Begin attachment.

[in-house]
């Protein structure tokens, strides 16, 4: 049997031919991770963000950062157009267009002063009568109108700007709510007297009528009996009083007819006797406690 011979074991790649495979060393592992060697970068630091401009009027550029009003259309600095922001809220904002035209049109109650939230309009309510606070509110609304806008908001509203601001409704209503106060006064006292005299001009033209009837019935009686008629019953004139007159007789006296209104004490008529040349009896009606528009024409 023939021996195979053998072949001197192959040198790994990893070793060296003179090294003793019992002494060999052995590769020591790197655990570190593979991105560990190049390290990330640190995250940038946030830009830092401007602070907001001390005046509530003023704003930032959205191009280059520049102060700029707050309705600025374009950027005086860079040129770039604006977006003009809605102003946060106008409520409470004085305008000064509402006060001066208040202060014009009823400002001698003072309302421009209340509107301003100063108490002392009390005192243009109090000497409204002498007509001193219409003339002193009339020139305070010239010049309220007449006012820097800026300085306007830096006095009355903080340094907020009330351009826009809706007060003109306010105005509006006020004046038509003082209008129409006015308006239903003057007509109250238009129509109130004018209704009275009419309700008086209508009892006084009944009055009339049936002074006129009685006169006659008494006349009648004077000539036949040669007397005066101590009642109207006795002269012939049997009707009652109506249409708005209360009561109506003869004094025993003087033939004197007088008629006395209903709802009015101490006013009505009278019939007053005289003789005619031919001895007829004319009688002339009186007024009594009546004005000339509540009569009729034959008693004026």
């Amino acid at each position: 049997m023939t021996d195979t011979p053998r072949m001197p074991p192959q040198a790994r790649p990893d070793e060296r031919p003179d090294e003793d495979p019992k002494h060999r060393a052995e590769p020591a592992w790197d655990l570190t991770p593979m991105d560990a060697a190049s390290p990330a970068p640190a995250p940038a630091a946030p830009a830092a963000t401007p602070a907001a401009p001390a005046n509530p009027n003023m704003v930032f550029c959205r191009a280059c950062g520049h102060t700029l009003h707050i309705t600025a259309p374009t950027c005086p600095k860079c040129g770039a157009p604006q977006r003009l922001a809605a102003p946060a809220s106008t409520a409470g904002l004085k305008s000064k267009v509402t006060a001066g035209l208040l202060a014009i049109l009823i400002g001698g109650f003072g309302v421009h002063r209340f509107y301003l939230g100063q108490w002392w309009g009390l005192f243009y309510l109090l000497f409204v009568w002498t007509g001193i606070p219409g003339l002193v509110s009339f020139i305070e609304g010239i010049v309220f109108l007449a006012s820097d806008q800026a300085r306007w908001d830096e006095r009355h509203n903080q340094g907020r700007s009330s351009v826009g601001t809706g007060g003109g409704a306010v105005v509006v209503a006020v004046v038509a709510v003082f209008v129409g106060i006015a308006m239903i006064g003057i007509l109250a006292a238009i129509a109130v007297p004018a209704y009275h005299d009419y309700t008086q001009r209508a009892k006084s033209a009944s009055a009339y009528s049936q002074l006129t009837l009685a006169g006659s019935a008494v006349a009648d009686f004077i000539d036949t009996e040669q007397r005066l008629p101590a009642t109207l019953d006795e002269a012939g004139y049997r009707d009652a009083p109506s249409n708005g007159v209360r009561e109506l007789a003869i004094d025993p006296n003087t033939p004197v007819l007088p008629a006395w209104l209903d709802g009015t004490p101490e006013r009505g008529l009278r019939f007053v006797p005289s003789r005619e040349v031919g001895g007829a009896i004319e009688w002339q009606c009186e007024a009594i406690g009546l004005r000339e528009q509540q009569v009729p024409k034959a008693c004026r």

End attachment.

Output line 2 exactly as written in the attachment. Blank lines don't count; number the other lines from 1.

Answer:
């Protein structure tokens, strides 16, 4: 049997031919991770963000950062157009267009002063009568109108700007709510007297009528009996009083007819006797406690 011979074991790649495979060393592992060697970068630091401009009027550029009003259309600095922001809220904002035209049109109650939230309009309510606070509110609304806008908001509203601001409704209503106060006064006292005299001009033209009837019935009686008629019953004139007159007789006296209104004490008529040349009896009606528009024409 023939021996195979053998072949001197192959040198790994990893070793060296003179090294003793019992002494060999052995590769020591790197655990570190593979991105560990190049390290990330640190995250940038946030830009830092401007602070907001001390005046509530003023704003930032959205191009280059520049102060700029707050309705600025374009950027005086860079040129770039604006977006003009809605102003946060106008409520409470004085305008000064509402006060001066208040202060014009009823400002001698003072309302421009209340509107301003100063108490002392009390005192243009109090000497409204002498007509001193219409003339002193009339020139305070010239010049309220007449006012820097800026300085306007830096006095009355903080340094907020009330351009826009809706007060003109306010105005509006006020004046038509003082209008129409006015308006239903003057007509109250238009129509109130004018209704009275009419309700008086209508009892006084009944009055009339049936002074006129009685006169006659008494006349009648004077000539036949040669007397005066101590009642109207006795002269012939049997009707009652109506249409708005209360009561109506003869004094025993003087033939004197007088008629006395209903709802009015101490006013009505009278019939007053005289003789005619031919001895007829004319009688002339009186007024009594009546004005000339509540009569009729034959008693004026």